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Monday, August 10, 2009

Have Light Will Travel

Joe McNally is one of the greatest at location lighting. Known for traveling with a minimal kit, he pulls off shots that are masterpieces of technique and artistry.

This Article Features Photo Zoom

Lady With The Light In The Lake
I remember thinking to myself after shooting this, “Why +2 into the Speedlight at ƒ/2.8?” The flash wasn’t that far away. Turns out I goofed, no big surprise there. I had -2 EV programmed into the camera body. Didn’t bother changing it, though, ’cause I was shooting in manual, which overrides the EV adjustment—for the camera, not the flash. But the flash still sees a -2 and behaves accordingly, which I didn’t know at the time. Hence, I had to push more power into the light.

Increase the punch and depth of the shadows by zooming the light. This is a perfect scenario for i-TTL. The flash was spitting distance from the camera, but it was outside and above the basement level where I was shooting. To have shot with the flash in manual mode, in order to make adjustments—as you always have to do—I would have had to walk down a long hall, up a flight of stairs and around the wing of the building to get to the light. Probably a 200-yard walk to program a half-stop adjustment. Then go back downstairs and find I should probably have gone for maybe one full stop instead of the half. Life’s too short; i-TTL can save you time. So can an external battery pack. When you put up a light somewhere that’s tough to get back to, it’s advisable to plug in an external battery pack. You’re throwing the light quite a distance and that’s gonna stress the AAs in the unit. Last thing you wanna be doing is running back to change ’em out.

The Lady With The Light In The Lake
If, all of a sudden, Deirdre produced a sword from the watery depths of Abiquiu Lake and crowned me king, it wouldn’t have surprised me. She has such unabashed magic and presence in front of the camera, and we have worked together so often, that I pretty much start shooting pix and she goes to work. Though on this one, if she did have a sword, she probably would have lopped my block off, ’cause that lake was cold.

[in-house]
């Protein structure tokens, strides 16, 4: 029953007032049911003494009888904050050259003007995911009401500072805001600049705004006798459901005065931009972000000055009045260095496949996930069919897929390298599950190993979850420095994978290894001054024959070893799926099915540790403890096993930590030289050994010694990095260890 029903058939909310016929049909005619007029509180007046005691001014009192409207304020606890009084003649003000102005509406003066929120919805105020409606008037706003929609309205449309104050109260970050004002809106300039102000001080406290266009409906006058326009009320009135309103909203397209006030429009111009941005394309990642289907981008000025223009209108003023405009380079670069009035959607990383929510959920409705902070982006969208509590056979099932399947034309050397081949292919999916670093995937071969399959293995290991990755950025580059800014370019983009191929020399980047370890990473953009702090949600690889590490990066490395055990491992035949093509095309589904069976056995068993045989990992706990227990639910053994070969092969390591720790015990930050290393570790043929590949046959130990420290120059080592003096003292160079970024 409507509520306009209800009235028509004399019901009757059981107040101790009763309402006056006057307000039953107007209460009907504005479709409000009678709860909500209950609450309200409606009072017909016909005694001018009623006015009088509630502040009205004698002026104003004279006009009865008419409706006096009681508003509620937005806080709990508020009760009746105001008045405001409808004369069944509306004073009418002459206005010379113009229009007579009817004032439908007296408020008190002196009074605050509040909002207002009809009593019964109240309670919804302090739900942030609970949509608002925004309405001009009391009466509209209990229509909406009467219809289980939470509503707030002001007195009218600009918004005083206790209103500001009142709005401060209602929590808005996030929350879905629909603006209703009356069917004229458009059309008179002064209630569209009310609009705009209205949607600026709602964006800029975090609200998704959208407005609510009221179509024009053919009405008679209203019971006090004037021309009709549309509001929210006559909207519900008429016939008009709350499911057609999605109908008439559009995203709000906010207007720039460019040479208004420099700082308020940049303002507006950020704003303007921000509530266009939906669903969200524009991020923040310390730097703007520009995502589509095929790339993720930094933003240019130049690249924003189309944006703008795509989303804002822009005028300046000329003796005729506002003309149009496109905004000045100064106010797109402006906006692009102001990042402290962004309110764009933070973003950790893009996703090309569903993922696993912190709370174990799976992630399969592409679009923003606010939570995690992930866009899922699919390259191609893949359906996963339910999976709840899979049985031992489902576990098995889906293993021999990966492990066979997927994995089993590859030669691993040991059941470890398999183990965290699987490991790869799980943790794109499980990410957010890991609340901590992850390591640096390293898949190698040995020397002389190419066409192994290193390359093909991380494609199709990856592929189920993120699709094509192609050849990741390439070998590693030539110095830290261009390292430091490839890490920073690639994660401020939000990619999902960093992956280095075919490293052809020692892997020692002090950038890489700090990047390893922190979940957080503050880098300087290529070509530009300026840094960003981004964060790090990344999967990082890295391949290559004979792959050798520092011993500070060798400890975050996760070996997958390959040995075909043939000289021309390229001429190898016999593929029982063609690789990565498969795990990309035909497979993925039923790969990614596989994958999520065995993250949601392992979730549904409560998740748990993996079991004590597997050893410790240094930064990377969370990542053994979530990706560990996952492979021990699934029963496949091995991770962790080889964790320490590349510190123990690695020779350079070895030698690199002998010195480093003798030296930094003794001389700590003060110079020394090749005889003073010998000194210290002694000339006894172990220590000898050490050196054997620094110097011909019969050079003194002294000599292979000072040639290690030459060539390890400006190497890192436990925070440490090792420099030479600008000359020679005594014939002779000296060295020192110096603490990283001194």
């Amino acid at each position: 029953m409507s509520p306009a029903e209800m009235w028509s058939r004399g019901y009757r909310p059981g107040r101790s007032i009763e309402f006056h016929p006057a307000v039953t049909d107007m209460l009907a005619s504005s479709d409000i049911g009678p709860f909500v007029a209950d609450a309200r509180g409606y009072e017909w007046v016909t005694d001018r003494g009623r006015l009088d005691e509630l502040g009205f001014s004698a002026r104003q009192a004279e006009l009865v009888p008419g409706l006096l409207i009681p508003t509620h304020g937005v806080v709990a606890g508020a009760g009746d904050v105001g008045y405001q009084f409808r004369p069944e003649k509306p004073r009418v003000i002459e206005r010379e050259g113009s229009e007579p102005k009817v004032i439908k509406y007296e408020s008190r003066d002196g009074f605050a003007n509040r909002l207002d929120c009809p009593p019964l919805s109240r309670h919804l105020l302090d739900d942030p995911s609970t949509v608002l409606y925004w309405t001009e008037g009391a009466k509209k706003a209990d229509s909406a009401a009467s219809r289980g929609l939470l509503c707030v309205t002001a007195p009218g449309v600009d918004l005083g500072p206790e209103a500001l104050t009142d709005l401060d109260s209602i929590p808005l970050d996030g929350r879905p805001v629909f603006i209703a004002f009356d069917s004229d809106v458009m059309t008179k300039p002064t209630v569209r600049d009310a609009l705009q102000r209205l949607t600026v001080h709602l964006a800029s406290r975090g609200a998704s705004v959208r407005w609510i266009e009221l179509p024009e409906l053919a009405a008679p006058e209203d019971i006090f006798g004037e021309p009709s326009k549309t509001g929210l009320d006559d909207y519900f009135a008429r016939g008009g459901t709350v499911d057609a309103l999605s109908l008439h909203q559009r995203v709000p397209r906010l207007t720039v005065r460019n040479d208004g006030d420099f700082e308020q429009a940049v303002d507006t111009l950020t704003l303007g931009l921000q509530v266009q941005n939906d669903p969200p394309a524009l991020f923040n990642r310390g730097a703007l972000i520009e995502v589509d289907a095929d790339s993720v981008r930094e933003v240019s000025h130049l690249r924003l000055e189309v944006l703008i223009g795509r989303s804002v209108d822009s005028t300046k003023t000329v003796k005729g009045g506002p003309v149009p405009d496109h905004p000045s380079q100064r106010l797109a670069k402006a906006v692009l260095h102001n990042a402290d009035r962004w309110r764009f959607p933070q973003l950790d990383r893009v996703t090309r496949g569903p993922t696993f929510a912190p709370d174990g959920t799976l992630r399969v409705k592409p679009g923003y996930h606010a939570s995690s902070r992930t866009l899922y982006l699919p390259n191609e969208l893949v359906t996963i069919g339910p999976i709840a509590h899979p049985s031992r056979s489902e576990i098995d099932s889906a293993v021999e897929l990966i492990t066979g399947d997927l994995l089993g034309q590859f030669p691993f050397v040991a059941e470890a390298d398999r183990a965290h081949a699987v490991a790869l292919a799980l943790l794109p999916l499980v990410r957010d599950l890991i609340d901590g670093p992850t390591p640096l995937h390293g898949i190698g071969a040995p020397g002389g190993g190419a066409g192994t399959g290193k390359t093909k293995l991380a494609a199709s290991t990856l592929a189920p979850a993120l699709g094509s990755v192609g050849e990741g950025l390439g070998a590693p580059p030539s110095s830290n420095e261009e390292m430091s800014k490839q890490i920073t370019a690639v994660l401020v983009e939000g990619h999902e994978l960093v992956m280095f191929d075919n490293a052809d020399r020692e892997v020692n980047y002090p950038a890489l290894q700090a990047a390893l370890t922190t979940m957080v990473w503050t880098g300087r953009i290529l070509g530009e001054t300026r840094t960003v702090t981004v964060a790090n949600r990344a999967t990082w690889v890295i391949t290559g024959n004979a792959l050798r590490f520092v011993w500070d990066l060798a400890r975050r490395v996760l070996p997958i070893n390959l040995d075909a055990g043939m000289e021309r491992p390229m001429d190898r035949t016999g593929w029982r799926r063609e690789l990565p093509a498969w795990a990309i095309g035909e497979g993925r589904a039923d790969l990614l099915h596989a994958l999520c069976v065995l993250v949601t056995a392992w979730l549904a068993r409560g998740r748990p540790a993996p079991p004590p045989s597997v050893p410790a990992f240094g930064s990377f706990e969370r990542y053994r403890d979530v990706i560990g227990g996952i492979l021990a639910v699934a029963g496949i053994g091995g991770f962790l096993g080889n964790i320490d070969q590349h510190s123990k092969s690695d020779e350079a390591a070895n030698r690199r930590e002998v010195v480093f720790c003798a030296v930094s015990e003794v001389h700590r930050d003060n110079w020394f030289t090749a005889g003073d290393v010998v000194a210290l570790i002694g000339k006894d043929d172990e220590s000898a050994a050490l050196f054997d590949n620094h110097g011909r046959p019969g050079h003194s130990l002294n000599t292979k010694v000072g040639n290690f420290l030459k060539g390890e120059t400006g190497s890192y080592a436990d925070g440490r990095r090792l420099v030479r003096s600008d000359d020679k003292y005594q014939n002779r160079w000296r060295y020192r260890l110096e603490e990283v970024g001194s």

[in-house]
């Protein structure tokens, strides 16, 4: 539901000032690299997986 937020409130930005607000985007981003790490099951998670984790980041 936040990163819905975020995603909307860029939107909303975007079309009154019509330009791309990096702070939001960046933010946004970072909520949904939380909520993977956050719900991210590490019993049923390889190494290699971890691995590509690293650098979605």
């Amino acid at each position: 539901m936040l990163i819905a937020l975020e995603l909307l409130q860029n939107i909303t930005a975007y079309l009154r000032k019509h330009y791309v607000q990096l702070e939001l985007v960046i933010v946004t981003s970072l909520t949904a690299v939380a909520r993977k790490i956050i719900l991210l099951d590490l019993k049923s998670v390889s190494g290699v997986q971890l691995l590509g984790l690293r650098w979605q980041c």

I highly advocate using a body of water behind your subject at the extremes of the day. The naturally reflective nature of the water really saves your neck by giving you lots of extended time for golden hour, which, truth be told, is most often like the golden 10 minutes or so. It’s a big bounce board not just for the light, but also the color. Try shooting this against some trees or grass. Bye-bye environment, context, depth of the frame and a whole lot of visual interest. Deirdre becomes a head floating in blackness, not water.

It is also crucial to get your camera right at the level of the water. The most effective angle for a water portrait is, well, almost in the water. The light here is crazy simple. Shoot through umbrella, camera right. Crucial thing is to flag off a lot of the surface area of the old brollie, so you still retain an umbrella quality of light without the umbrella quality of spill. This would have been the perfect opportunity for the Lastolite EzyBox, you say? The new one with the double diffuser, that nice quality of directional, non-spillage softbox light, and which also comes with a handle that’s tailor-made for situations like this?

Yep. Except that it was in my equipment case that wasn’t with me at the lake. Gaffer tape to the rescue! Some really big swatches of black gaf gave me the surface area of a small softbox. This is where i-TTL really shines. Deirdre is constantly changing her distance to the lens as she moves, looms and then settles back into the water to become a piece of the picture environment. The lens tracks her and gives distance info back to the camera, which is matrix metering for the whole scene, as the monitor pre-flash is registering contrast and color. It works really well. I wanted saturated background color, so I dialed in -1 EV on aperture priority.

To see more of Joe McNally’s photography, visit www.joemcnally.com.

In The Studio

When he’s traveling light, Joe McNally relies on compact flashes from Nikon to work his lighting magic. Not every job calls for an on-the-go pack, however.

Studio-based strobe systems from Elinchrom are McNally’s choice for work when he has a full studio for his job. The Elinchrom strobes give him a host of accessories to modify the light, and models like the Digital RX are precise in their output; plus, these powerful units take a full host of Elinchrom light modifiers. Contact: Bogen Imaging, (201) 818-9500, www.bogenimaging.us.


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